Saturday, November 8, 2008

Power of Prayer

Recently I listened to an interview with Larry Dossey author of "Healing Words"

"In this groundbreaking classic linking prayer and health, physician Larry Dossey shares the latest evidence connecting prayer, healing, and medicine. Using real-life examples and personal anecdotes, Dossey proves how prayer can be as valid a healing tool as drugs or surgery.

Dossey explores which methods of prayer show the greatest potential for healing; presents compelling evidence that patients' and doctors' belief in a treatment increases its efficacy; explains that discoveries in modern physics allow us to integrate the spiritual and the scientific and make the power of prayer provable in the lab; and much more. "

Dr Dossey claims scientific evidence for the power of prayer, he cites research studies and claims that there is conclusive evidence that prayer works. While I have not read the book, but hearing him preach as a MD on prayer as a scientific phenomena was interesting, more for his conviction and emphasis on scientific backing.

Recently we had an illness in the family, as a skeptic I have a hard time praying. I hear all the various arguments for and against God, religon, judaism etc. Every word is an intellectual struggle. I guess this is why they say prayer should come from the heart, because once you engage the brain its becomes difficult. (I didnt pray, and everything turned out ok) .

Yeshayuahu Leibowitz, describes prayer as a Avodah, an obligation. It is not meant to be satisfying or spiritually fulfilling, or a wish list, it is a mitzvah, a command, which we are not to have expectations. We pray because we are Jewish, and if it help me as a person, its a side benefit, if it somehow cause some cosmic change and bring about a medical recovery or financial gain, it is incidental. There is no implied promises or guarantees in prayer, it is a simple master-servant relationship.

In contrast, Dossey states categorically, prayer works as a healing device, similar to drugs or procedures, and we are only just beginning to understand its power.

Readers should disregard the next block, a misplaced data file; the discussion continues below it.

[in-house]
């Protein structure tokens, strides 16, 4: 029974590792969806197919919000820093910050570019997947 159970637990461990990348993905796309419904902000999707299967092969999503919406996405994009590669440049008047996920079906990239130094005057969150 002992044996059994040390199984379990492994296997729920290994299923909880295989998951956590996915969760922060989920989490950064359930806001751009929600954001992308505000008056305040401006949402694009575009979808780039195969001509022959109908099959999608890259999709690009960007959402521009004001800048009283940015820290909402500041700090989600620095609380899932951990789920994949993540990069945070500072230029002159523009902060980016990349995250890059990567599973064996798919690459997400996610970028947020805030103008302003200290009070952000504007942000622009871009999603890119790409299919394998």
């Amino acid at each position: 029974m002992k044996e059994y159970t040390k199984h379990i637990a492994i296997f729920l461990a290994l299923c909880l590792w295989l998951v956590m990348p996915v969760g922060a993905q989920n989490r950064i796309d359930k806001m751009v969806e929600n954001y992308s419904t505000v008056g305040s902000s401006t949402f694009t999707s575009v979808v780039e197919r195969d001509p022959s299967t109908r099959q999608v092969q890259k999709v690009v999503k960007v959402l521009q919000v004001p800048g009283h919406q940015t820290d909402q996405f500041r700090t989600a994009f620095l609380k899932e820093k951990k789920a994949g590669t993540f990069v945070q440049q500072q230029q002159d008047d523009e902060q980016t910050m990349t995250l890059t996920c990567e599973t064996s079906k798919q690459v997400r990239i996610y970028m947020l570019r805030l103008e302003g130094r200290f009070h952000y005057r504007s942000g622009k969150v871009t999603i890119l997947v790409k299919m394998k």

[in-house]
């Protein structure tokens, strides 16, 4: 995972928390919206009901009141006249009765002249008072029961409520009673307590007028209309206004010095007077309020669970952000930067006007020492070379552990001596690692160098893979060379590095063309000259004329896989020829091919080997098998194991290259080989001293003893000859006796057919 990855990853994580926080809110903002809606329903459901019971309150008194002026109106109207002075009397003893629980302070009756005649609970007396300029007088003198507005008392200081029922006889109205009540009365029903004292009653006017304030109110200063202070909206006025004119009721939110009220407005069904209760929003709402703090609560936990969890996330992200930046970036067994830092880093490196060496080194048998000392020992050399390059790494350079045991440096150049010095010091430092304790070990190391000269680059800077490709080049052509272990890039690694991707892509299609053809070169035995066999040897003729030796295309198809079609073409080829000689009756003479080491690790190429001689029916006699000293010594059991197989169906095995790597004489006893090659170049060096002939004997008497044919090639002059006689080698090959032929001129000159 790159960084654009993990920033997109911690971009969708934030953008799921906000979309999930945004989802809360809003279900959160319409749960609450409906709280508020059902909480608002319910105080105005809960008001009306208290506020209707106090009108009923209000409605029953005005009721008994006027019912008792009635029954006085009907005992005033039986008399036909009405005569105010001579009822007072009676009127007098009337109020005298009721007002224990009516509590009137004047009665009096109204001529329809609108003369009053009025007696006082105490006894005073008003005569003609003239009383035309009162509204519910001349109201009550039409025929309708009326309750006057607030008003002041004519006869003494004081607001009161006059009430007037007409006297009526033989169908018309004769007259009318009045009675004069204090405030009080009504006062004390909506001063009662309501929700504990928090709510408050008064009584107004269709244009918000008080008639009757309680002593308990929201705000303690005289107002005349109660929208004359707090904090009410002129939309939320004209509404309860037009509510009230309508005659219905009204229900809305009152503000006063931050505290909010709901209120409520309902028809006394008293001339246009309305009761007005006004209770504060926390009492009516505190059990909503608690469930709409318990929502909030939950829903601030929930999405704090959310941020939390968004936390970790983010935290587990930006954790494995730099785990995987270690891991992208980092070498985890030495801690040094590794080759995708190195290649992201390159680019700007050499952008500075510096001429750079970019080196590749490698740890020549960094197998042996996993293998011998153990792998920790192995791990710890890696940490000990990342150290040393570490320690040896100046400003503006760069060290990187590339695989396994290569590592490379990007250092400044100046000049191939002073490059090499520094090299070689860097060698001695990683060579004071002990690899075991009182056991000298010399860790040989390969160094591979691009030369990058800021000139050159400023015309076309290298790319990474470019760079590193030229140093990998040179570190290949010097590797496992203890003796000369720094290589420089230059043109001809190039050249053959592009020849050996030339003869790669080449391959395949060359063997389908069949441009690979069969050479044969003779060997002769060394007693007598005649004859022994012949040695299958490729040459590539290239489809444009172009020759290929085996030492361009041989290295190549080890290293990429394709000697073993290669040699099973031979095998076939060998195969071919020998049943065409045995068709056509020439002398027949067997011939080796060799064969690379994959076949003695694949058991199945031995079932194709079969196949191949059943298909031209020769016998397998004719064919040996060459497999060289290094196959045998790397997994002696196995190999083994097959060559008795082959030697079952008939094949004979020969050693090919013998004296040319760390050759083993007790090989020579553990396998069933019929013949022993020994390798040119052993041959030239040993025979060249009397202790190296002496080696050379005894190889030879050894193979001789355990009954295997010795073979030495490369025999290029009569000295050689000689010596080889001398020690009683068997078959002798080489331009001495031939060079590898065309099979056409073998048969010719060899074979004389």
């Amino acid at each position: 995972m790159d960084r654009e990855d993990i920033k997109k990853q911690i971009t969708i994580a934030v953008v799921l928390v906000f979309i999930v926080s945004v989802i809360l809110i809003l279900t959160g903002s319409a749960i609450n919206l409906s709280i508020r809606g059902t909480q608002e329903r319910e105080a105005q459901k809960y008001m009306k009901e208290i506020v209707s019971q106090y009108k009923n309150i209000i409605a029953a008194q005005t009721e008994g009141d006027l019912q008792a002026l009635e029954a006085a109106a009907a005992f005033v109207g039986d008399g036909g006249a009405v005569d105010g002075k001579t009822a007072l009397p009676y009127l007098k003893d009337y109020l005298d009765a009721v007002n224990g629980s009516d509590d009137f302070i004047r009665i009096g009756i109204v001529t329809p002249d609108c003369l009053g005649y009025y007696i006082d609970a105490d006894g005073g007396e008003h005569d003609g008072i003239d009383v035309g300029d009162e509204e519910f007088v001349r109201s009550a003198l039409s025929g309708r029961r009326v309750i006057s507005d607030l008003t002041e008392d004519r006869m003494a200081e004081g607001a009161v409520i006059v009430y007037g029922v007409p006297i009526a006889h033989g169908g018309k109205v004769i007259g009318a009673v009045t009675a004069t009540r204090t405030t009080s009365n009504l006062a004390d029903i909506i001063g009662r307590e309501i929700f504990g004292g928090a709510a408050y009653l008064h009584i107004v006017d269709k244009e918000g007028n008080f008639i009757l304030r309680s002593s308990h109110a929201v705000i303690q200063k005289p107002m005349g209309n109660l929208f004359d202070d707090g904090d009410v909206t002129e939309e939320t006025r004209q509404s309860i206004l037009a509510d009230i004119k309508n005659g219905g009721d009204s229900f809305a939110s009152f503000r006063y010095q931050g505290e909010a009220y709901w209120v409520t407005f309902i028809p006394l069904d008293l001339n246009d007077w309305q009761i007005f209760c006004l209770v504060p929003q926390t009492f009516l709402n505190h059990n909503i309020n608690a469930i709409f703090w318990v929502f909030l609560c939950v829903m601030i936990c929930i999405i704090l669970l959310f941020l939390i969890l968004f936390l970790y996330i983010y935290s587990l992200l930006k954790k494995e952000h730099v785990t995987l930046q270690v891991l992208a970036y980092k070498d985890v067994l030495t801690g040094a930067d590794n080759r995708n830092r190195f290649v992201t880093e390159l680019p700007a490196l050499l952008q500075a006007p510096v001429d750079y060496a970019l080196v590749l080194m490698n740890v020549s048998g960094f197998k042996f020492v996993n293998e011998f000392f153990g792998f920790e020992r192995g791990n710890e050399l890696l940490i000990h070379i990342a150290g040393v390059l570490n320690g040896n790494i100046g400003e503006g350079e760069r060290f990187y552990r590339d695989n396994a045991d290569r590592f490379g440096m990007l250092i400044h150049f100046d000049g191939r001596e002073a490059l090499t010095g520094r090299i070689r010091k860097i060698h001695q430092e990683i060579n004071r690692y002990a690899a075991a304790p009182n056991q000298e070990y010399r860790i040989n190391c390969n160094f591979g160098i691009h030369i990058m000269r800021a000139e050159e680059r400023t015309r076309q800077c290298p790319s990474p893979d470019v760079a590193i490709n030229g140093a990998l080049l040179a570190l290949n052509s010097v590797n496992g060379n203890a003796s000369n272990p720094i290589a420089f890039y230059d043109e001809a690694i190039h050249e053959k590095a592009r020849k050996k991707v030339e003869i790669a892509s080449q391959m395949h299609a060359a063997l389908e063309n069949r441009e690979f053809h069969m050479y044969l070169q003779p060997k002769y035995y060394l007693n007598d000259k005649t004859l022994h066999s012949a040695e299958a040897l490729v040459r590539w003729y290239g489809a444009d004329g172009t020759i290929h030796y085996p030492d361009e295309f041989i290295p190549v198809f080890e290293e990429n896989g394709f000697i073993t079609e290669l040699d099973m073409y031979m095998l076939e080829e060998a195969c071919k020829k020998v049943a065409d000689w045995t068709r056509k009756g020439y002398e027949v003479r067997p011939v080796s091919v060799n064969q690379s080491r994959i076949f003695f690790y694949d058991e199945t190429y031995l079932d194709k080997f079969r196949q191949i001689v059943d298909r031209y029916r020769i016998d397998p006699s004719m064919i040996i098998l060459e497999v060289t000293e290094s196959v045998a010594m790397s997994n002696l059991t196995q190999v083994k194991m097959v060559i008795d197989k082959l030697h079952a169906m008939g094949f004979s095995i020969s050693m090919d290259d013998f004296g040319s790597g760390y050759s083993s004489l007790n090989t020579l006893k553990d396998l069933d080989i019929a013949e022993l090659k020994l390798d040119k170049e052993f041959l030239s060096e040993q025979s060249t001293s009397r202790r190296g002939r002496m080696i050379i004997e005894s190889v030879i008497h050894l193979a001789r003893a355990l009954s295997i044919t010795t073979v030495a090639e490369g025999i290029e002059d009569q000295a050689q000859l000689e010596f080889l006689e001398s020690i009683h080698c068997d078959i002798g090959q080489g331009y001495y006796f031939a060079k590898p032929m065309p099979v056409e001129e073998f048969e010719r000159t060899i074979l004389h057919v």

Unfortunately Jewish history, provides many examples of prayers not working or perhaps as the religously devout might say, God can say no. This was most powerfully stated by the parents of Nachshon Wachsman, who was murdered despite the pleas of the entire Jewish nation - a father can say no. As the Rabbis are well aware that prayer is not a sure thing, prayer is relegated to a routine obligation, with a loosely believed in faith that our prayers are somehow connected to and have a direct effect on the world we live in, but no one is really 100% sure.

Should we test this by analyzing the effects of a "Mi sheberech" on shabbat? As a child in school, we had a mi sheberech board with the list of names of ill people, who we would say tehilim for . At one point, as they say, "they were dropping like flies", our teacher scolded the class for lack of kavana when saying tehilim, and indeed the proof was staring at us in the face.

So , although Dossey is interesting to listen to, I am skeptic of prayer and those who view it as a mechanistic process which will yield a specific outcome. And more to the point, this is part and parcel of Judaism, there is an undercurrent of knowing that prayers can be for nought. You can say that God can say no, or that it is our own fault, we are not deserving, or its God testing us by making faith challenging, or the miracle quota for the year gets filled up very quickly.

Every year we pray for rain, yet some years are good , some bad. Every year we pray for health, wealth, yet some years are good, some bad. Our prayerbooks are filled with direct petitions.

IMHO, ultimately, any attempt to simplify or create causal relationships between prayer and outcome is destined for failure, and I think Judaism recognizes this at a theology level, yet our daily tefilos continue to imply a simple cause/effect relationship.